Enhancing Quantum Coupling

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Science  29 Jul 2011:
Vol. 333, Issue 6042, pp. 501
DOI: 10.1126/science.333.6042.501-c

It's almost hard to believe, now that computers and their associated electronics have so thoroughly permeated modern life, that their components were once the stuff of fundamental physics research, the future applications barely envisioned. Such is the current state of quantum computing. An efficient quantum information architecture will be expected to allow the storage, retrieval, manipulation, and transfer of single bits of information around a network of qubits and quantum memories—ideally in a controllable and deterministic way. Proof-of-principle experiments have shown that such information encoded in a single photon, for example, can be stored on a single trapped atom or ion. However, the coupling between the ion or atom and the photon is rather weak, so the process occurs with rather low probability. Lamata et al. provide a possible solution that should enhance the coupling between the single ion and the single photon. They suggest that a linear chain of ions trapped in a cavity would act as an effective antenna for an incoming photon and that the state of the photon would be mapped across the entire chain. They include another step in the process that involves the optical manipulation of the linear chain of ions so that the collective excitation is then focused onto a single ion. The process is reversible, so that the information encoded in the internal state of the ion can be mapped onto the linear chain and then encoded onto a photon exiting the cavity.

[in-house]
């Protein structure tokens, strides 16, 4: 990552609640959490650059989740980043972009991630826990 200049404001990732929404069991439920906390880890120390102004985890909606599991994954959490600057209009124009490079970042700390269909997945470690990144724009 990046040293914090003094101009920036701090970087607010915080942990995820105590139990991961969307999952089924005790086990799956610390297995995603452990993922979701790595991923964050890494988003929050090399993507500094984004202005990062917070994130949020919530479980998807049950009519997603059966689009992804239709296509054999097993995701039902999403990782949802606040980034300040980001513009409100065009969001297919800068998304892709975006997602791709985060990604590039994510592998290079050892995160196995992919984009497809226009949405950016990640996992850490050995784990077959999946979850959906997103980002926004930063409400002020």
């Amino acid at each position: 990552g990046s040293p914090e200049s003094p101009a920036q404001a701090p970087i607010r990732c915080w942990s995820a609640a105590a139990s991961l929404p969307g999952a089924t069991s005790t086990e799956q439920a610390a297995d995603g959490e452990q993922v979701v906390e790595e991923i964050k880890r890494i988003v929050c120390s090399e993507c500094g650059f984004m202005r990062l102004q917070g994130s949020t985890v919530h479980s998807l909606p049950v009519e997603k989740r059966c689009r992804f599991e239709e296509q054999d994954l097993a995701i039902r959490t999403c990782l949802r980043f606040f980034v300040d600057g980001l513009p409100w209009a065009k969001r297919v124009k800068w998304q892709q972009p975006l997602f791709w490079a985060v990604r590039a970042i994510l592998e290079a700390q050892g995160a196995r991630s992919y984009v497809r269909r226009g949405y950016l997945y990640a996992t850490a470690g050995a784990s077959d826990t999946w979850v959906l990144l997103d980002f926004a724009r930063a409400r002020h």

Phys. Rev. Lett. 107, 030501 (2011).

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